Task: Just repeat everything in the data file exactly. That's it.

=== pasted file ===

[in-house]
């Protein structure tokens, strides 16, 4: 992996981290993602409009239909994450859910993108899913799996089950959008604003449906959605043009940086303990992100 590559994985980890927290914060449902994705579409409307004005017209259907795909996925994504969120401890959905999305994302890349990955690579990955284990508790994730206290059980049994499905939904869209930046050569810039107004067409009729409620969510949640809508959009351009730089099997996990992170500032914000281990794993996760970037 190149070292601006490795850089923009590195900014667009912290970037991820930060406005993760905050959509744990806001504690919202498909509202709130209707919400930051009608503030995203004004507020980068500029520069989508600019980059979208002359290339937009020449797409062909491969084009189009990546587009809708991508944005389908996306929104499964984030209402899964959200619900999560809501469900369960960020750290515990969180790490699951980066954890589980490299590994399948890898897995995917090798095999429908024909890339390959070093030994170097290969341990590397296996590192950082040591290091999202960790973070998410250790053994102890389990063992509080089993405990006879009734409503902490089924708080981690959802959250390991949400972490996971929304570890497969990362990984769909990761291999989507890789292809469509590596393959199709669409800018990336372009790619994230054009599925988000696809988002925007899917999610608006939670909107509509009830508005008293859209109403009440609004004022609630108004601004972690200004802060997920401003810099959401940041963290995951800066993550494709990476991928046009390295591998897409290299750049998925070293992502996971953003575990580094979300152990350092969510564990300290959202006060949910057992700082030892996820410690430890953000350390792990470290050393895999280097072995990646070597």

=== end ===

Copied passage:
[in-house]
């Protein structure tokens, strides 16, 4: 992996981290993602409009239909994450859910993108899913799996089950959008604003449906959605043009940086303990992100 590559994985980890927290914060449902994705579409409307004005017209259907795909996925994504969120401890959905999305994302890349990955690579990955284990508790994730206290059980049994499905939904869209930046050569810039107004067409009729409620969510949640809508959009351009730089099997996990992170500032914000281990794993996760970037 190149070292601006490795850089923009590195900014667009912290970037991820930060406005993760905050959509744990806001504690919202498909509202709130209707919400930051009608503030995203004004507020980068500029520069989508600019980059979208002359290339937009020449797409062909491969084009189009990546587009809708991508944005389908996306929104499964984030209402899964959200619900999560809501469900369960960020750290515990969180790490699951980066954890589980490299590994399948890898897995995917090798095999429908024909890339390959070093030994170097290969341990590397296996590192950082040591290091999202960790973070998410250790053994102890389990063992509080089993405990006879009734409503902490089924708080981690959802959250390991949400972490996971929304570890497969990362990984769909990761291999989507890789292809469509590596393959199709669409800018990336372009790619994230054009599925988000696809988002925007899917999610608006939670909107509509009830508005008293859209109403009440609004004022609630108004601004972690200004802060997920401003810099959401940041963290995951800066993550494709990476991928046009390295591998897409290299750049998925070293992502996971953003575990580094979300152990350092969510564990300290959202006060949910057992700082030892996820410690430890953000350390792990470290050393895999280097072995990646070597």